Health services extend to seven schools in Torrington

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TORRINGTON — A local health care provider will use a $200,000 grant to provide services to students at seven Torrington schools at no cost to families, said Gina Burrows, chief operating officer at the Community Health & Wellness Center.

“Our mission here is to care for vulnerable populations in underserved areas,” Burrows said. “So it gives us the opportunity to be in the schools to take care of these underserved children.”

Burrows said CHWC already has a presence at Torrington Middle School, Torrington High School and Oliver Wolcott Technical High School, with a combined population of around 2,500 students. The grant will allow CHWC to add behavioral health and medical services to Forbes, Southwest, Torringford and Vogel-Wetmore schools, with a combined population of nearly 1,700 additional students, she said.

The school-based health center grant is one of only 27 distributed nationwide this year by the Health Resources and Services Administration, according to a statement from the U.S. Department of Health and Human Services. The 27 prizes total nearly $5.4 million.

“We found that providing services to children in schools reduced barriers, rather than trying to see them in the clinic,” said Jason Kersten, director of the behavioral health program at CHWC.

For several years, and without the benefit of a subsidy, the CHWC was present in colleges and high schools, he said. “When we started trying to expand our services, that’s when we really looked for a grant opportunity to really expand behavioral health services, medical services in schools where there was this unmet need for children.”

Dr. Rocco Russo, medical director of CHWC, said attendance at school is very convenient for students and parents. “If you were like me growing up, we didn’t have a car, we were a mile and a half from elementary school. If anything happened, well, you must have known the school nurse really well. .

Nicole Battistone, CHWC Licensed Career Counselor, is a school provider at Oliver Wolcott and Torrington Middle School. “The pandemic has really had a major impact on a lot of these kids, a lot of these families,” she said. “I see that many of these children feel alone or don’t know who to turn to. And I think it’s an opportunity where they can be able to make those connections and have that support.

Maggie Hahn, an elementary school therapist, said many children she sees haven’t entered a classroom since before the pandemic. “Teachers are dealing with a lot right now with kids at totally different grade levels, different reading levels in all areas,” she said. “And they may not have time to make their students feel seen when they have those really emotional moments.”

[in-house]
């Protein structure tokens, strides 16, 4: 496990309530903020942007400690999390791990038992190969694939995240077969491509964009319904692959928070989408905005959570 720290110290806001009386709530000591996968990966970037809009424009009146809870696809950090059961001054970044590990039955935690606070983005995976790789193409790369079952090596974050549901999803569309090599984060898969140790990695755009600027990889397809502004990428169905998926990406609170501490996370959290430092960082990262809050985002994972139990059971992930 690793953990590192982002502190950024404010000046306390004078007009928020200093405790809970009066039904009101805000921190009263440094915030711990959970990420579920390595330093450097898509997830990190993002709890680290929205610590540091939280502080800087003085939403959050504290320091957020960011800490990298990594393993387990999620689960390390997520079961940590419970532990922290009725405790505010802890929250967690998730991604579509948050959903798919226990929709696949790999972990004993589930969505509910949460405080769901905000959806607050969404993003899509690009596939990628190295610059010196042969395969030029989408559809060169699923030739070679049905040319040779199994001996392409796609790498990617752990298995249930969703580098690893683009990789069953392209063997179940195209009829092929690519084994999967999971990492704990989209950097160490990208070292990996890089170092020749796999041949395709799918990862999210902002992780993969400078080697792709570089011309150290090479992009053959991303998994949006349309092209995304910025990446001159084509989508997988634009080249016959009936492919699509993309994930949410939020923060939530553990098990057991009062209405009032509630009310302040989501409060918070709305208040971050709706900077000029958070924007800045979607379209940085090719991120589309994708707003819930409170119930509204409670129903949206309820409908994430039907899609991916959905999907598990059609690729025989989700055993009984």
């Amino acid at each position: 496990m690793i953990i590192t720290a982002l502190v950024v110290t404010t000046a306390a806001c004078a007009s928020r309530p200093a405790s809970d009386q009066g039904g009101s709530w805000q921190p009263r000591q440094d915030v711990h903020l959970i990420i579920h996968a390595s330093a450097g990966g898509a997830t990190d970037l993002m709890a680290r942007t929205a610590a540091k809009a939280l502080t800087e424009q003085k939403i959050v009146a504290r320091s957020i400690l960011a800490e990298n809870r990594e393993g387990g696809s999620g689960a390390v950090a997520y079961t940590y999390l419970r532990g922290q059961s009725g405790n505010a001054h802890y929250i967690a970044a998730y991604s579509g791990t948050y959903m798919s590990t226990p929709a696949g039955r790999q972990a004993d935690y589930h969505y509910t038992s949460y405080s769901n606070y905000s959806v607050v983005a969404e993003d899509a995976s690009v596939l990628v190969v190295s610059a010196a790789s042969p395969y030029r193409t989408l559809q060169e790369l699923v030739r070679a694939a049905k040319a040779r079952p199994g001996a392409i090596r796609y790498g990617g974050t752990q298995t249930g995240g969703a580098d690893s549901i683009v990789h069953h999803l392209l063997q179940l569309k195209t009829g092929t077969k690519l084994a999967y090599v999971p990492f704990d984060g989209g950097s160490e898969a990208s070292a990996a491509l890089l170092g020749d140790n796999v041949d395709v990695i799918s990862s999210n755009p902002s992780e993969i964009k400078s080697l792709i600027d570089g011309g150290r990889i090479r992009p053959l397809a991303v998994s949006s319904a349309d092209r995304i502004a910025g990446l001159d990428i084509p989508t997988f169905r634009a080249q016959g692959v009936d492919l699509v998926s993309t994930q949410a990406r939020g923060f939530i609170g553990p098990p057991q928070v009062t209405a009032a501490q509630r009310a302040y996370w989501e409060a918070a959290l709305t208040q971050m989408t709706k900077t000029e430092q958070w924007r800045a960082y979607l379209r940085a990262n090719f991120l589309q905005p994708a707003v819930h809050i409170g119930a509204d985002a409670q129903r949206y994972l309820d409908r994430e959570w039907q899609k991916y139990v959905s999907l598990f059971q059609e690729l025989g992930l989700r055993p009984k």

Donna Urbinati, a pediatric nurse practitioner, said clinicians see a great need for behavioral health services.

“If the schools didn’t have them there, where would they go? Really, where would they go?” she said. “There are no community resources available to deal with the number of children they see with these issues.”

Nancy Christiano, a board-certified family nurse practitioner, said many families already know how to navigate the system and schedule routine medical visits. “But then you have families who, maybe for mental health reasons of the parents, or they are new immigrants and don’t know the system, the parents don’t know how to navigate it. Thus, a teacher or guidance counselor may see a need. And this is just another opportunity where we can help support family unity,” she said.

Christina Solomito, a family nurse practitioner, said school mental health services are a boon for parents, who don’t have to pull children out of school and take them to therapy elsewhere.

“(Students) can go there and have their therapy session,” she said. “Mental health is just as important as physical health. I think both are important for schools.

The two-year grant funds medical services at the school, including chronic disease management, diagnosis and treatment, physical exams, health education, prescriptions and referrals, according to an informational flyer. Behavioral health services include mental health assessment and intake, individual therapy, behavioral therapy, and family therapy.

The Community Health and Wellness Center is located at 469 Migeon Avenue. Its stated goal is to provide these services regardless of a family’s ability to pay. Insurance will be invoiced and no disbursements will be incurred.

For more information and to obtain the necessary registration forms in English or Spanish, go to www.chwctorr.org/covid-526979.html or call 860-489-0931.

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